By Nicole Caron
Greg Tariff: Master of the Pivot
We recently caught up with Greg Tariff, Graphic Design ’09, to discuss corporate career success, coming back from fires (literally!), and the power of “going small.”
On pivoting during challenging times:
Personally, my wife and I recently experienced a major house fire. We were sitting in our living room and the roof caught on fire due to a faulty gas fireplace! Our first priority was to grab our two dogs and get out. Thankfully, everyone is safe and we’re in temporary quarters while our house is being rebuilt.
Professionally, I manage a team of nine and we use everything from Figma to Zoom. As a designer, using the right collaborative tools is essential. Nurturing culture is key in building a successful team. Intuit has an amazing design community: “D for D: Design for Delight” is our approach for solving customer problems. Every team member has input; good management checks in on the team’s mental and physical well-being and ensures the team stays connected. That was especially important in 2020.
On preparation for success:
I learned to network my butt off at Ringling. General Motors (GM) found a Facebook group I created about classic cars and invited a friend and me to visit GM headquarters to attend a big auto show. I brought my portfolio and grabbed every business card I could. Staying in touch with those people led to an internship my junior year in 2008. I worked with Career Services and the GM college representative to lock in that internship.
In 2009 the economy crashed and you were lucky to find an internship, let alone a job. I sent out dozens of applications after graduation while freelancing in New York City and landed an opportunity with BFG, an interactive agency in Hilton Head, SC. Our clients included Warner Bros. and Coca-Cola, among others, and I learned a lot from those team members.
For fun on weekends, a colleague and I created a site that aggregated free online contests and giveaways. In the first eight months, we had about 55,000 user-entered contests. Silicon Valley began reaching out to us about expanding, and then eBay invited me to California. I went out for an interview and the next day had an offer. During those leaps of faith, from New York to South Carolina to California, I kept my mind open, not wanting to rule out any possibilities. I focused on building my career.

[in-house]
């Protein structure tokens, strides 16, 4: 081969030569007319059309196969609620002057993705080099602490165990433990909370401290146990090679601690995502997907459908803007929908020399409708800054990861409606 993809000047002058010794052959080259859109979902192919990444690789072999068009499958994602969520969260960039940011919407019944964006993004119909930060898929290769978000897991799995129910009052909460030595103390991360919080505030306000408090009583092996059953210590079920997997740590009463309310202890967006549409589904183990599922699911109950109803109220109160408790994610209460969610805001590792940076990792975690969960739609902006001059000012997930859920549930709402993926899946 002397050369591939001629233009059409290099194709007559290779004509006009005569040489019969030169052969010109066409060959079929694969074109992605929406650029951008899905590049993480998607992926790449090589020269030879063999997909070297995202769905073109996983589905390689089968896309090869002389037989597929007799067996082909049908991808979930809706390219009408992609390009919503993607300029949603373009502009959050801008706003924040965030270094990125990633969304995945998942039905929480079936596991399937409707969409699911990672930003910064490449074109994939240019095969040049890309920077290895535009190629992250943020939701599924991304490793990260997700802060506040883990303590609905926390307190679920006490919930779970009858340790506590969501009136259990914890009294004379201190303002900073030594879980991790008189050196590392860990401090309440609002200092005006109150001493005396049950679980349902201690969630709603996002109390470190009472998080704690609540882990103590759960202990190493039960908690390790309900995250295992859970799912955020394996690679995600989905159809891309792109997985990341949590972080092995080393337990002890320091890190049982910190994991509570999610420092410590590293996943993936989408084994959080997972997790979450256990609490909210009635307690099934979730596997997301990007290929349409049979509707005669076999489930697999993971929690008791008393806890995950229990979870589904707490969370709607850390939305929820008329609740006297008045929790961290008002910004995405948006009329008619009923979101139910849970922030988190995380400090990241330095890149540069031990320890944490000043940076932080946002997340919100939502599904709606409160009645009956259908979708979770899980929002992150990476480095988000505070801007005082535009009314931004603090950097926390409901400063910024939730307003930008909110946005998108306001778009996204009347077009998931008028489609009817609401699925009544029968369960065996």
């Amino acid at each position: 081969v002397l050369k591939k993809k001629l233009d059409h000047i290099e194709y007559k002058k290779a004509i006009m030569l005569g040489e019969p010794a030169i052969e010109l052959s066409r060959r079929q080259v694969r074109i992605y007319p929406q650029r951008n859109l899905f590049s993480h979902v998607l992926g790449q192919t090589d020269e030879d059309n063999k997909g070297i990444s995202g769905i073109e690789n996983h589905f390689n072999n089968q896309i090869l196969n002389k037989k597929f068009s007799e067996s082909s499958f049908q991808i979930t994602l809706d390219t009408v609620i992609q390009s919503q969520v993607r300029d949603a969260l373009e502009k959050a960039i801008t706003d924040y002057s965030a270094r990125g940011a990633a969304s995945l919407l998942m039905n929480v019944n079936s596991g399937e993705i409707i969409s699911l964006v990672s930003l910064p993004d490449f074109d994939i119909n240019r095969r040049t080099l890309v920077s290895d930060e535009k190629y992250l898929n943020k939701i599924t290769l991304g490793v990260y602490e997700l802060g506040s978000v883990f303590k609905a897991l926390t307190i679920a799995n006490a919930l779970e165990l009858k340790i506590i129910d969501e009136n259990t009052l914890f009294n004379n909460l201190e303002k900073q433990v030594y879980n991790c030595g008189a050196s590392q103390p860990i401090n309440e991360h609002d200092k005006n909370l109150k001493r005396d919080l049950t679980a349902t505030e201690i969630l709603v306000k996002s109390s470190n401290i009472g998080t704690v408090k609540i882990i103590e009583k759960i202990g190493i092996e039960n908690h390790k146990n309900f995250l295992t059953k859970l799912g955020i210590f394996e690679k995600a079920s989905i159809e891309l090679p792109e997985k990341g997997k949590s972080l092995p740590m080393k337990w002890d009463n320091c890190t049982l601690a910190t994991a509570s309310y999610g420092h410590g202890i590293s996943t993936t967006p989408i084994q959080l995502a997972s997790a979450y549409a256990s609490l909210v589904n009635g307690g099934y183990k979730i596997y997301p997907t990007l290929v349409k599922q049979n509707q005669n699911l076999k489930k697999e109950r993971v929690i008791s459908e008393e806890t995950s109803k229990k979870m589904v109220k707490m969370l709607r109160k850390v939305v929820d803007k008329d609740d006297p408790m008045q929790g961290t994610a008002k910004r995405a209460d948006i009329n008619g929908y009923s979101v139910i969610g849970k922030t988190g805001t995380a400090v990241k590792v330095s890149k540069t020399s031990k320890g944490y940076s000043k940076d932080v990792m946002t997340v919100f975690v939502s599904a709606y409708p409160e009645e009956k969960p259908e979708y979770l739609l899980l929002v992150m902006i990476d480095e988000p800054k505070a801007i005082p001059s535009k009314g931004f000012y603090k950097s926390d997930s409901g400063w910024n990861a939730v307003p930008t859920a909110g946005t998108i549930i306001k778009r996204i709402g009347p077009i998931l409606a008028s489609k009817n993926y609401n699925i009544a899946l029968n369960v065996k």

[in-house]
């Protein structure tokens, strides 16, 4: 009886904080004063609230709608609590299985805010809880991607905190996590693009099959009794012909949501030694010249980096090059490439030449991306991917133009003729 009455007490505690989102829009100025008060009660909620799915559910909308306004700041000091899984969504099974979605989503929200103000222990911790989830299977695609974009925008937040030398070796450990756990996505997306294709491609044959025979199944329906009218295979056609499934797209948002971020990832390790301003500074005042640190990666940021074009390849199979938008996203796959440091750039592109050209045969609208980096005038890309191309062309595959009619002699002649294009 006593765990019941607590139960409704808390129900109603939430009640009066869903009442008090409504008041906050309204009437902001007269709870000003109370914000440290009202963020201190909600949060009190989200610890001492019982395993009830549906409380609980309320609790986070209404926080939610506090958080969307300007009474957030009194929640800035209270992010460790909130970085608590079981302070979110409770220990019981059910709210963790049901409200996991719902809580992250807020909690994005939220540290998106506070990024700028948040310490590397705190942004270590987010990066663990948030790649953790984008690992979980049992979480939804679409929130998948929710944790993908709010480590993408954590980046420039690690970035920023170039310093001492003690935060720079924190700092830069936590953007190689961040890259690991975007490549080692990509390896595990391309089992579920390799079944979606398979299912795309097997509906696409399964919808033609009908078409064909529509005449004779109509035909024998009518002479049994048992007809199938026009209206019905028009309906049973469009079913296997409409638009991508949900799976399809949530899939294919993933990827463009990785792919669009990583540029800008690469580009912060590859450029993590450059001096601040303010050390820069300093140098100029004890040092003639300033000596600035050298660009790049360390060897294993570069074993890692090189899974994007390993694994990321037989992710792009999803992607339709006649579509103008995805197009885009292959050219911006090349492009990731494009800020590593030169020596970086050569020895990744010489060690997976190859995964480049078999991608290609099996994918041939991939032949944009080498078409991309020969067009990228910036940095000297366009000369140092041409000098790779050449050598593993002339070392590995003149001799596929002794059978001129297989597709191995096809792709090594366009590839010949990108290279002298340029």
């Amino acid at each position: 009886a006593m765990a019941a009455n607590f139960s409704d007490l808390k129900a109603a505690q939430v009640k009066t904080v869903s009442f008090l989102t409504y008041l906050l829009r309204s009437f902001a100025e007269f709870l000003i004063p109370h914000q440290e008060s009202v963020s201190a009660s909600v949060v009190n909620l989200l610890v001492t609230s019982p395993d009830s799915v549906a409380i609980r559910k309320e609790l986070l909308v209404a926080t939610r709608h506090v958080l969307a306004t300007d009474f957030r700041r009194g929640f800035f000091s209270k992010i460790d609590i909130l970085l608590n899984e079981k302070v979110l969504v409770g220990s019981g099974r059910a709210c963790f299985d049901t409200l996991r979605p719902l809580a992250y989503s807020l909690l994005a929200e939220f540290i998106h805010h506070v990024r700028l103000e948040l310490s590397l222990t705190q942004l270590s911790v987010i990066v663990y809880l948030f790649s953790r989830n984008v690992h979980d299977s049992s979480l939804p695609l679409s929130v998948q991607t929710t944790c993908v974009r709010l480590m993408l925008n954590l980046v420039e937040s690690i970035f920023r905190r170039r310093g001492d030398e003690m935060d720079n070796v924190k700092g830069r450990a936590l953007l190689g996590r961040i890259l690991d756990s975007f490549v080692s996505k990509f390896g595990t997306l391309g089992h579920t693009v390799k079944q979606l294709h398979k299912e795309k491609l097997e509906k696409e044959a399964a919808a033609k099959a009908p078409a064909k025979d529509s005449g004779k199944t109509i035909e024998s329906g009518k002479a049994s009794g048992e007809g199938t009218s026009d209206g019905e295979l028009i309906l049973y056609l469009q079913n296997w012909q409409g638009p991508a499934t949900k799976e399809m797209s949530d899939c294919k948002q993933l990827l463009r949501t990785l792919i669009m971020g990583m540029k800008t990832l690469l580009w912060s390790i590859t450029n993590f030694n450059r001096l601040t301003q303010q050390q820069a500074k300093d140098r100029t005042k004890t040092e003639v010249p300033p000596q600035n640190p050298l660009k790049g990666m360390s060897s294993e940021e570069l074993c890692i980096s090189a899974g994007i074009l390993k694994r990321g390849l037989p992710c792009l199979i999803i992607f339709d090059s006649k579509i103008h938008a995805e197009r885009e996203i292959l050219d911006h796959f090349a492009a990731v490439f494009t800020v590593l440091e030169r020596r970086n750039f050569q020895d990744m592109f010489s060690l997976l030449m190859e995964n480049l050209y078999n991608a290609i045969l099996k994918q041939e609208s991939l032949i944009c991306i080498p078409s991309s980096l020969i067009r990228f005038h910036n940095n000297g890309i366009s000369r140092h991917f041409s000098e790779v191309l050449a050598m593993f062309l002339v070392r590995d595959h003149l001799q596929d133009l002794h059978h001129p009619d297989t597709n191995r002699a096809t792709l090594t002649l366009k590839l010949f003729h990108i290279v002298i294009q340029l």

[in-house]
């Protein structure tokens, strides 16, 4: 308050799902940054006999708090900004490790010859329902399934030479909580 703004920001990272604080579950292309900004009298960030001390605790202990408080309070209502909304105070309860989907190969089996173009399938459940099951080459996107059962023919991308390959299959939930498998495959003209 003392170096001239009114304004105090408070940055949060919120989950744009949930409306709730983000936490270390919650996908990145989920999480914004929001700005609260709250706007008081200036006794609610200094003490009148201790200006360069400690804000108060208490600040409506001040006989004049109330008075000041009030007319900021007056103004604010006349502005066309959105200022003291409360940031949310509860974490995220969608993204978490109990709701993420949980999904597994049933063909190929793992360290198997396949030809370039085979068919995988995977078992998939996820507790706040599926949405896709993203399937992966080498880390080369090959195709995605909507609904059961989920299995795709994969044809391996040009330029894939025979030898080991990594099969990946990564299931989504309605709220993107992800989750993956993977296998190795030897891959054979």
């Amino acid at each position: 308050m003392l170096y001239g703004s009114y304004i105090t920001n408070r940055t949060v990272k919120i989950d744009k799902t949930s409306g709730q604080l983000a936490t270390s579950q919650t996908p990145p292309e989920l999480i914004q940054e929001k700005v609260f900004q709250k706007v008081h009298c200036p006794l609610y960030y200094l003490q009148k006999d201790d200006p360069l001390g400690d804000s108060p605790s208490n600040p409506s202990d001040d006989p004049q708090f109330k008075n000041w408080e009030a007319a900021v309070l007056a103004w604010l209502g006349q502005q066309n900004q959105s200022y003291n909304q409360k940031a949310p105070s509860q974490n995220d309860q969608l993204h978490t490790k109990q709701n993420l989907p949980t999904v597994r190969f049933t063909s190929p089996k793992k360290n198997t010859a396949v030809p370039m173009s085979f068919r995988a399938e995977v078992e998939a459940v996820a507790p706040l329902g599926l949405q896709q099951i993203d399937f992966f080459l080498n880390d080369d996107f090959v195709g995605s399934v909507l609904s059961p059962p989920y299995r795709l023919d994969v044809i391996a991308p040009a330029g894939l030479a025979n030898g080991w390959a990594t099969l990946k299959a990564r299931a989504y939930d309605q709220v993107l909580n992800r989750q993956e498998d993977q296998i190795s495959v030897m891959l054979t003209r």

Personal Design Philosophy:
After quite some time of learning, I realized that not everything matters equally. Not everything is top priority. There’s an imaginary shelf: If there’s something not affecting you in the moment, it can go on the shelf. As a start-up, you try a gazillion things, but you just need to do one thing really well. It’s not about blasting your customers with everything – hone in on what they need and do that one thing. Dieter Rams, who was at Braun in the 1960s, said, “Good design is as little design as possible.” I learned about him when I was at Ringling. I mold this into my own philosophy every day.
Advice for current Ringling students:
Build relationships and take risks. Learn your environment and the resources you can tap into. I was always tapping into the knowledge of my instructors and Career Services to better my learning. That was a massive help in preparing me for the real world. My class projects gave me the foundation for the best practices in building brand identity and user experiences, which is key in the professional world. Don’t be picky about location: Take opportunities to build that portfolio. Swallow your pride, travel, get experience, then later on you can be picky when you’re a mature designer. Stay open-minded and embrace the unknown.
Resides: San Francisco Bay
Works: Head of Design, DIFM Quickbooks Live at Intuit
Serves: Advisory boards: Throtl, Fuzzy Pet Health, BrickBuilt
Experience: Led innovation teams at eBay, Visa, Groupon, Oak Labs (acquired by Zivelo), and General Motors
Founder: Fetch Labs (acquired by Fuzzy Pet Health) and Gwazu
“At Ringling you can navigate your own path. You’re surrounded by some of the best creators out there so you have to step up your game. You learn to hustle and create the best work you can, and you need to keep that hustle spirit and mentality in the workforce.”